Be prepared for bad news on elephant poaching

Be prepared for bad news on elephant poaching

elephants

elephants

Each year CITES releases a report on the state of illegal elephant killings – mainly from poaching. The figures for last year (2011) are due for release in the next few weeks in preparation for the CITES Standing Committee meeting in July. The numbers of elephant killings could be higher than 2010.

Late last week (Thursday 24th May) a written statement by CITES Secretary-General, John E. Scanlon, was presented to United States of America Senate Foreign Relations Committee Hearing looking into ‘Ivory and Insecurity: The Global Implications of Poaching in Africa’. [pullquote]The rise in levels of illegal killing and the dynamics surrounding it are worrying, not only for small and fragmented elephant populations, but also for previously secure large populations.[/pullquote]

Written statement from CITES gives concern for elephants.

While the written statement by Mr Scanlon did not give away precise figures for elephant killings in advance the statement has sent up a warning flag.

Quoting from the statement Mr Scanlon said, “the number of elephants killed illegally in 2011 is likely to run into the tens of thousands.

It went on to say, “The ongoing increase in levels of illegal killing of elephants started in 2006, with 2011 displaying the highest levels of poaching since MIKE records began.

The CITES report on elephants which will be presented to the 62nd meeting of the CITES Standing Committee while involve data from the 2 main information sources:

  • MIKE - Monitoring the Illegal Killing of Elephants.
  • ETIS - The Elephant Trade Information System.

Each of the two analysis which are due to be published in advance of the meeting raises concerns.

Key findings of MIKE analysis on illegal elephant killings.

The key findings of the latest MIKE analysis which was presented in the statement included:

  • The currently escalating levels of illegal killing across the entire African elephant range are of serious and increasing concern;
  • The number of elephants killed illegally in 2011 is likely to run into the tens of thousands;
  • Poaching levels are now clearly increasing in all African sub-regions;
  • The levels of illegal killing exceed what can be sustained in all four African sub-regions in 2011, with elephant populations now in net decline;
  • The Central African sub-region continues to display the highest levels of elephant poaching;
  • The ongoing increase in levels of illegal killing of elephants started in 2006, with 2011 displaying the highest levels of poaching since MIKE records began; and
  • The rise in levels of illegal killing and the dynamics surrounding it are worrying, not only for small and fragmented elephant populations, but also for previously secure large populations.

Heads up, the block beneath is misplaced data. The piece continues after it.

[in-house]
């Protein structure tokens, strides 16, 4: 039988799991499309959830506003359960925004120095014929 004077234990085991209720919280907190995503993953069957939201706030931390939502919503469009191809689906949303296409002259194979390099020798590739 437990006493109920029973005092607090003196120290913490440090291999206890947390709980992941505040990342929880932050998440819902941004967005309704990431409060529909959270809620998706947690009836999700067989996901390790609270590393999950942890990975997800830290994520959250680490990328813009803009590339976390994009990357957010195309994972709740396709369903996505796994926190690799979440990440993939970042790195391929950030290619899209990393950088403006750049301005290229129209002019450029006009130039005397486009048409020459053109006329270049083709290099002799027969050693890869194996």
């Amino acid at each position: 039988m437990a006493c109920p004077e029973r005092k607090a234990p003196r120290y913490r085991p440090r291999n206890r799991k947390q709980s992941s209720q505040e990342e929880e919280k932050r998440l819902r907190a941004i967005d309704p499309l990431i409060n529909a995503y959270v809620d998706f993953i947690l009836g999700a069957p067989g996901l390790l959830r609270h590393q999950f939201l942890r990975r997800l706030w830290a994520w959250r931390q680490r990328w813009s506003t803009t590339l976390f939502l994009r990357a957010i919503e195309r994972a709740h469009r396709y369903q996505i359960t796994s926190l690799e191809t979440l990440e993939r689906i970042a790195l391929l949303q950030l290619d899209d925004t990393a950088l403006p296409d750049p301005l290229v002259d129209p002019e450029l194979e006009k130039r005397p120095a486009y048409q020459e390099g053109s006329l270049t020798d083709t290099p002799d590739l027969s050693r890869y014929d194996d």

Key findings on ETIS analysis on elephant seizures.

The key findings of the latest ETIS analysis – which is run by TRAFFIC – are.

  • Three of the five years in which the greatest volumes of ivory were seized4 and reported to ETIS since 1989 occurred in 2009, 2010 and 2011, with figures still being compiled for 2012;
  • Successive years of peak seizure volumes is not a pattern previously observed in the ETIS data and it stands as a very worrying indication that illegal trade in elephant ivory continues to surge in an unabated manner;
  • There is value in using large-scale ivory seizures as a proxy measure for assessing the involvement of organized crime in the trade, with 2011 ending with more large-scale ivory seizures than any previous year in the ETIS data;
  • The trend in large scale ivory seizures closely matches the poaching trend reported by MIKE;
  • The criminal syndicates behind these large movements of ivory are believed to be highly adaptive and the emergence of new trade routes in the ETIS data are likely to be evidence of evolving tactics;
  • Very few large-scale ivory seizures actually result in successful follow-up law enforcement actions, including investigations, arrests, convictions and the imposition of penalties that serve as deterrents; and
  • Unregulated, or insufficiently regulated, domestic ivory markets are enabling the laundering of elephant ivory from illegal sources.

2011 looks like it could be worse than 2010 for illegal elephant killings. 

Last years MIKE analysis which covered elephants illegally killed in 2010 was based on the discovery of 7,158 elephant remains in Africa and 220 elephant remains in Asia.

External sites:

CITES: Written testimony of John E. Scanlon.

 

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2 thoughts on “Be prepared for bad news on elephant poaching

  1. “The number of elephants killed illegally in 2011 is likely to run into the tens of thousands”
    How do they go about assessing MIKE? This is new information for me so I wonder how serious it is to say that the results from the MIKE analysis suggest that more elephants have died in 2011 due to poaching.

    Altogether, this is depressing news indeed. I would like to think that community-based green jobs in Central Africa that are initiated by the local people and not European nations could help alleviate the pressure off of elephants and other wildlife so that they can earn a decent income and not have to depend on illegal activity and violence.

    • Hi

      Thanks for the response. You can get a lot of information about the procedure for MIKE at the CITES website.

      You can read what sort of analysis is done each year by downloading and reading the progress report CoP 15 which shows the figures for 2010.

      thanks

      Kevin

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